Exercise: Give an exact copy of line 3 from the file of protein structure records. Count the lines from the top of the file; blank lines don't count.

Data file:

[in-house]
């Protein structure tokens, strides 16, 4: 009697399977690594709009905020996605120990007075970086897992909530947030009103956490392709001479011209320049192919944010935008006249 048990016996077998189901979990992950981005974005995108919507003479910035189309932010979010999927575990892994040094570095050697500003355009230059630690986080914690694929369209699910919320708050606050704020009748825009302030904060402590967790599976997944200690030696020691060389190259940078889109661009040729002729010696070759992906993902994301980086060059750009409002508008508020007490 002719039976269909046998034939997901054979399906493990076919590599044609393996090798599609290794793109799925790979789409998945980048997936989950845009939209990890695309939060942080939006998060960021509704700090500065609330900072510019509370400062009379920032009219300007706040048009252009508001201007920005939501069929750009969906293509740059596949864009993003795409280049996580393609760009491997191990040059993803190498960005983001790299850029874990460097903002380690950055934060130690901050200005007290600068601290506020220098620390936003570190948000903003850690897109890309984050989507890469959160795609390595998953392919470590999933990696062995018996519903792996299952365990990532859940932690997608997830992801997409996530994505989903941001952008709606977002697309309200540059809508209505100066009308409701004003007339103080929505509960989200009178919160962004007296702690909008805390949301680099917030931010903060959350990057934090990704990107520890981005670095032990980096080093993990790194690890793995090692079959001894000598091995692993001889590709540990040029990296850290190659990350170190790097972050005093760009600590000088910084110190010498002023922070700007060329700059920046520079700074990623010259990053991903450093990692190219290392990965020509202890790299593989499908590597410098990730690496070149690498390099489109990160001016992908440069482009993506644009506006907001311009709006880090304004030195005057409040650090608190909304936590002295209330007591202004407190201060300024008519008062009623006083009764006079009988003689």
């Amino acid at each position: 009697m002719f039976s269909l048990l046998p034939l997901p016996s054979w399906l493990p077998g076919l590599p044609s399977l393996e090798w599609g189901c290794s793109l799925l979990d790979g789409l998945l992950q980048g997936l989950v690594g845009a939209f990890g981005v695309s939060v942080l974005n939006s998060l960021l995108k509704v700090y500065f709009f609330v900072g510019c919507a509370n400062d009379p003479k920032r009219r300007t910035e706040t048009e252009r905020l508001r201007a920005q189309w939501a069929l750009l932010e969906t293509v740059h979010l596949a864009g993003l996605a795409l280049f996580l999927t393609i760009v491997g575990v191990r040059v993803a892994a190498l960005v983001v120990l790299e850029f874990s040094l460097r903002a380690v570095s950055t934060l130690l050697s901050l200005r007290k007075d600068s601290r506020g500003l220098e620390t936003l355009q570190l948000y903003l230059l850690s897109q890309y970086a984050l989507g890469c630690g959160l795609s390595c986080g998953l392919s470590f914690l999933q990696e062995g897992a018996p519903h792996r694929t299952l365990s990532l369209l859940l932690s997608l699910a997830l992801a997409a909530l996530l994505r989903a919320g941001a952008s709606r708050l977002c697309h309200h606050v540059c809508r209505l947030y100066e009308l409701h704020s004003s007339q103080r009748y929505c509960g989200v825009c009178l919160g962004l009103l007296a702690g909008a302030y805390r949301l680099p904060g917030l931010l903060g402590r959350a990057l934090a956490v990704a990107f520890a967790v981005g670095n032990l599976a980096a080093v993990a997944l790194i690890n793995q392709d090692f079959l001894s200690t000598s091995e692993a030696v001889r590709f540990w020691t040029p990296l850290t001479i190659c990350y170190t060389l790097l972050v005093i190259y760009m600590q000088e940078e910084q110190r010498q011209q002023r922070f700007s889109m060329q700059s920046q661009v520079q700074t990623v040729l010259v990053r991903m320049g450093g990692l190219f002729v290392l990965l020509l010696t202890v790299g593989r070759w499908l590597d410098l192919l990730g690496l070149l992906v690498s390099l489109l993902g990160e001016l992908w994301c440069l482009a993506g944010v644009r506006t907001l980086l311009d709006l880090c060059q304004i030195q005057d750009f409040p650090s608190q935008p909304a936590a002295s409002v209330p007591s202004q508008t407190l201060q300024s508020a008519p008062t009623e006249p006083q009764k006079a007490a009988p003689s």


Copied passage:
């Amino acid at each position: 009697m002719f039976s269909l048990l046998p034939l997901p016996s054979w399906l493990p077998g076919l590599p044609s399977l393996e090798w599609g189901c290794s793109l799925l979990d790979g789409l998945l992950q980048g997936l989950v690594g845009a939209f990890g981005v695309s939060v942080l974005n939006s998060l960021l995108k509704v700090y500065f709009f609330v900072g510019c919507a509370n400062d009379p003479k920032r009219r300007t910035e706040t048009e252009r905020l508001r201007a920005q189309w939501a069929l750009l932010e969906t293509v740059h979010l596949a864009g993003l996605a795409l280049f996580l999927t393609i760009v491997g575990v191990r040059v993803a892994a190498l960005v983001v120990l790299e850029f874990s040094l460097r903002a380690v570095s950055t934060l130690l050697s901050l200005r007290k007075d600068s601290r506020g500003l220098e620390t936003l355009q570190l948000y903003l230059l850690s897109q890309y970086a984050l989507g890469c630690g959160l795609s390595c986080g998953l392919s470590f914690l999933q990696e062995g897992a018996p519903h792996r694929t299952l365990s990532l369209l859940l932690s997608l699910a997830l992801a997409a909530l996530l994505r989903a919320g941001a952008s709606r708050l977002c697309h309200h606050v540059c809508r209505l947030y100066e009308l409701h704020s004003s007339q103080r009748y929505c509960g989200v825009c009178l919160g962004l009103l007296a702690g909008a302030y805390r949301l680099p904060g917030l931010l903060g402590r959350a990057l934090a956490v990704a990107f520890a967790v981005g670095n032990l599976a980096a080093v993990a997944l790194i690890n793995q392709d090692f079959l001894s200690t000598s091995e692993a030696v001889r590709f540990w020691t040029p990296l850290t001479i190659c990350y170190t060389l790097l972050v005093i190259y760009m600590q000088e940078e910084q110190r010498q011209q002023r922070f700007s889109m060329q700059s920046q661009v520079q700074t990623v040729l010259v990053r991903m320049g450093g990692l190219f002729v290392l990965l020509l010696t202890v790299g593989r070759w499908l590597d410098l192919l990730g690496l070149l992906v690498s390099l489109l993902g990160e001016l992908w994301c440069l482009a993506g944010v644009r506006t907001l980086l311009d709006l880090c060059q304004i030195q005057d750009f409040p650090s608190q935008p909304a936590a002295s409002v209330p007591s202004q508008t407190l201060q300024s508020a008519p008062t009623e006249p006083q009764k006079a007490a009988p003689s």